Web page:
Tuesday, December 4, 2012

Robertson and Wallis: The two faces of Manichaeism

For the second time in two days, the Institute for Religion and Democracy (IRD) has posted an essay on the perils of marrying religious convictions with political parties. Yesterday's piece by Addie Darling was a critique of the radical individualism which is foundational to both major American political parties but counter to traditional Christian beliefs. Today's offering from Keith Pavlischek is mostly a summary review of David Swarz's book, Moral Minority: The Evangelical Left in an Age of Conservatism. However, Pavlischek makes a significant, although by no means unique, observation about the two men who have become, respectively, the faces of the "Evangelical Right" and the "Evangelical Left."
Just as no history of the Evangelical Right could be written without telling the story of Pat Robertson, the Christian Coalition and the “700 Club,” no history of the Evangelical Left can be written without telling the story of Jim Wallis and his People's Christian Coalition/Post-American/Sojourners Community and Sojourners Magazine. In Moral Majority: The Evangelical Left in an Age of Conservatism David Swartz takes up Wallis' story in the third chapter titled, "Jim Wallis and Vietnam."

My own long-held view of Robertson and Wallis is that they both are the prime examples from the starboard and port side of the political spectrum respectively of what Mark Noll called the Scandal of the Evangelical Mind. The political views of both can fairly be described as Manichean and at times downright kooky. Robertson flirted with crackpot conspiracy theories hatched in the fever swamps of the John Bircher right, while Wallis and his comrades embraced conspiracy theories hatched by the New Left. "Drinking deep from the wells of revisionist history and New Left sociology," Swartz reports, "evangelical radicals eyed conspiracy at the highest levels of the United States Government." I would go so far as to suggest that if a young evangelical wants to learn how not to engage in political and public life, they should study the activism of Robertson and Wallis. Swartz, however, seems generally sympathetic to Wallis and Sojourners, but in simply telling his story, Wallis' Manichean view of politics is readily apparent.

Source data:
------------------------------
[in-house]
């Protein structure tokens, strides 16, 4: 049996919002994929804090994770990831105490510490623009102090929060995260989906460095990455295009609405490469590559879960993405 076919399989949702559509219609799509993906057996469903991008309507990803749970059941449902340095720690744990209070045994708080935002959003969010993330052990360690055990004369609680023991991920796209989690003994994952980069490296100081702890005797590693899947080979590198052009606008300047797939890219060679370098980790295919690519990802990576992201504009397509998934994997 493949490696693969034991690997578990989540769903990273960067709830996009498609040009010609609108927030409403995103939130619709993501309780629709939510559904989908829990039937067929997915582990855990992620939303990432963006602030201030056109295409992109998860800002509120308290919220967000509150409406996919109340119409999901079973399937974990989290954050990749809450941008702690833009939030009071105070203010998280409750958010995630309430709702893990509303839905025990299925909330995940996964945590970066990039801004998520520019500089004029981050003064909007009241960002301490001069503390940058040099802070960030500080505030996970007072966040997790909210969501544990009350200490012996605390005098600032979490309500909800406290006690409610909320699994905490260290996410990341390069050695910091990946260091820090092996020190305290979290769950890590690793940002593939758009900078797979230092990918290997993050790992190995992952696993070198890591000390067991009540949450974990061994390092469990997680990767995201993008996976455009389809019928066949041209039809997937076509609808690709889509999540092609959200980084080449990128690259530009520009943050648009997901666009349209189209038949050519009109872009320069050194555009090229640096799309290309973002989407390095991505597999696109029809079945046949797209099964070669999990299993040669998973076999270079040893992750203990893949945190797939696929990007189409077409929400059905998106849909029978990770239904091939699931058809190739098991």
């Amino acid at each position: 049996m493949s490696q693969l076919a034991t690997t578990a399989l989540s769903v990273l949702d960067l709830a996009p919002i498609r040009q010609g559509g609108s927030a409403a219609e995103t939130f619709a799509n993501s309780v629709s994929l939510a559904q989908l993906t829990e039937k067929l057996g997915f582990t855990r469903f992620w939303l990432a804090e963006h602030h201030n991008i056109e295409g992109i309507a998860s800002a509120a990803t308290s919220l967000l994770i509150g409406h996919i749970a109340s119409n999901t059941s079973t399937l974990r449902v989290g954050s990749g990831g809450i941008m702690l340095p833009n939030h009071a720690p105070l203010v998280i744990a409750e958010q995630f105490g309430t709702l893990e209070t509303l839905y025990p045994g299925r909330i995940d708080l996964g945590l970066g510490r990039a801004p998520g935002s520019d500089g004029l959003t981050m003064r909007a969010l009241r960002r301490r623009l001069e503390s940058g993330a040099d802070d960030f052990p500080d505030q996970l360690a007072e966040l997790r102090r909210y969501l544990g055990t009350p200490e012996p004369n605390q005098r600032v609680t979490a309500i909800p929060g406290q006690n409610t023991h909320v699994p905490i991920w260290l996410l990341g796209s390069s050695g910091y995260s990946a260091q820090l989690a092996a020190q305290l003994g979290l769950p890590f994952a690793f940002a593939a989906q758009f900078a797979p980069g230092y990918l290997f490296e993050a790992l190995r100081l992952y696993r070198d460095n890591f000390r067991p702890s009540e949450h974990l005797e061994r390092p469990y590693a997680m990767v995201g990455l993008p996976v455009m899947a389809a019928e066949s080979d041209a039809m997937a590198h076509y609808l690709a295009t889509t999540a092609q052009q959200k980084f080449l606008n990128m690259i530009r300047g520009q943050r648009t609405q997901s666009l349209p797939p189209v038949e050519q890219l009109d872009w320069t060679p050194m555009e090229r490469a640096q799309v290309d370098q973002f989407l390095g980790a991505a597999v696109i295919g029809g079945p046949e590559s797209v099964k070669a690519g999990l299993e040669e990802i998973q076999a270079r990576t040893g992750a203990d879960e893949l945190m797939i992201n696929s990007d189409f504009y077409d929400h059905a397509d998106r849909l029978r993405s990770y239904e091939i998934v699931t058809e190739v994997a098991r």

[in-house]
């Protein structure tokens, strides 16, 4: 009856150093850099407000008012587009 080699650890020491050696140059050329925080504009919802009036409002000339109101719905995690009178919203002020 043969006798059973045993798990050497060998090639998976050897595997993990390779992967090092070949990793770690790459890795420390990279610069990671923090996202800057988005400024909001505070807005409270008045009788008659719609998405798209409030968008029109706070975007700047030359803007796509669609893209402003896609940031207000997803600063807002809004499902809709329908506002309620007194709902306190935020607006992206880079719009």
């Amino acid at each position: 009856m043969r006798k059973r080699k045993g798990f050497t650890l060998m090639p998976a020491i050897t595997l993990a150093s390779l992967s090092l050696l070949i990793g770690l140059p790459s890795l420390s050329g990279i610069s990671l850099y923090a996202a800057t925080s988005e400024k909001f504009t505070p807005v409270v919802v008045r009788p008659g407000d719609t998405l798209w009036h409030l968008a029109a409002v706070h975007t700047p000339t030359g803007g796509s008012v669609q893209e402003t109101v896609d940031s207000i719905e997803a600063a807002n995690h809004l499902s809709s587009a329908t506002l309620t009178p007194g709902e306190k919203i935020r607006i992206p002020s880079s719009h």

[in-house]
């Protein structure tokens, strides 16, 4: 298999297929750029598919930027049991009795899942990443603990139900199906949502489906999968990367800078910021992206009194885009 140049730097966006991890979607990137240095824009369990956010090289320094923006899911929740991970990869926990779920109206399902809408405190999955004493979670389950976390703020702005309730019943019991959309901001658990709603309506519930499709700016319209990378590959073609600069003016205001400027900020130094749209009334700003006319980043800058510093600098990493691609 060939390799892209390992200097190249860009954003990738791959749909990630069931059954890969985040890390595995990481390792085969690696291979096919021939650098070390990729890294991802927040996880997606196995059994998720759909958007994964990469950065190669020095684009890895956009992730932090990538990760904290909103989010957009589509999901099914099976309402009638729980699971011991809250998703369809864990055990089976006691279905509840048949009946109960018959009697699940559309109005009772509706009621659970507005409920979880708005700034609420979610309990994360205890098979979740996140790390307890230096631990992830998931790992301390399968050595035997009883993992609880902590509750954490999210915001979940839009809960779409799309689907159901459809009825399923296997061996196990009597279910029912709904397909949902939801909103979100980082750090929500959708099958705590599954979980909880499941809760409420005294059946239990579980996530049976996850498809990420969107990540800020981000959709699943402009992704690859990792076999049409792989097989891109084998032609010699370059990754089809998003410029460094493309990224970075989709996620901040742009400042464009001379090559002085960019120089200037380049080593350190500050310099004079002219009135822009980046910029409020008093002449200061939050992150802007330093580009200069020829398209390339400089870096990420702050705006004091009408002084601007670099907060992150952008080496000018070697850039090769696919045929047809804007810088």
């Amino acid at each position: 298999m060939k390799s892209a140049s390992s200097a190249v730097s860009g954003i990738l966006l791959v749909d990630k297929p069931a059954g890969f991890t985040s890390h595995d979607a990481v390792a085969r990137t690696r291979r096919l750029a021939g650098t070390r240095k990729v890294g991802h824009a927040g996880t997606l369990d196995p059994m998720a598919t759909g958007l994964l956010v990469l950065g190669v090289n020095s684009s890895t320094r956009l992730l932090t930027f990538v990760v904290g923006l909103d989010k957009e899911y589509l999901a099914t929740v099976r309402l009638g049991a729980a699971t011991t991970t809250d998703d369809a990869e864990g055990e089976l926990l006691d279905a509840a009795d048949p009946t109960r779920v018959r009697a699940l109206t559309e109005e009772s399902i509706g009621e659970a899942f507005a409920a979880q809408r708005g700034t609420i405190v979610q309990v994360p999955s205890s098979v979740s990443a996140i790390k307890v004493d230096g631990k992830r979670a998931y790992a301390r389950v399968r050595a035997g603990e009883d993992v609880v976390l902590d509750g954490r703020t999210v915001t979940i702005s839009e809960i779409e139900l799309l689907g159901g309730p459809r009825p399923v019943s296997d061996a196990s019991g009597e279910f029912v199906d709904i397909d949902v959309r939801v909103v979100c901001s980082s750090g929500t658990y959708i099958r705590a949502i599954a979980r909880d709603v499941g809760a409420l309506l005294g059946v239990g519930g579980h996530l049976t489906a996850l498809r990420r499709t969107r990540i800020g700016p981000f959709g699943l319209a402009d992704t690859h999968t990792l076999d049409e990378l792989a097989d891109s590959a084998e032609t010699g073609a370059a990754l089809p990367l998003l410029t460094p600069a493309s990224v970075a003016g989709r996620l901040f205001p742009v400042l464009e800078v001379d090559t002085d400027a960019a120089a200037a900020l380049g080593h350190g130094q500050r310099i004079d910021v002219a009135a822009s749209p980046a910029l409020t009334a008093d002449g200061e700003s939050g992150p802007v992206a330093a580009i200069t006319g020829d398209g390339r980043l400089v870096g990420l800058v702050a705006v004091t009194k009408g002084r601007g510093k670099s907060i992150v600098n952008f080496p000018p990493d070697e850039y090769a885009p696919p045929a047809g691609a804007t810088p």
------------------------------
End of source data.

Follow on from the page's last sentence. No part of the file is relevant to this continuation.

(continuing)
Manachaeism, an ancient Gnostic heresy which sprinkled Christianity in with a plethora of ancient pagan religions, is an apt description of the thinking of Robertson and Wallis. American evangelicalism, be it of a "left-wing" or "right-wing" flavor, has always flirted with a Gnostic dualism that keeps it at arm's length from historic Christian orthodoxy. Theologically, this has manifested itself in the novelty of dispensational pre-millennialism and the escapist fantasy of the "pre-tribulation rapture." Politically, it has produced flamboyant and outspoken activists on both sides of the aisle who have proven, in the long run, to be all bark and no bite.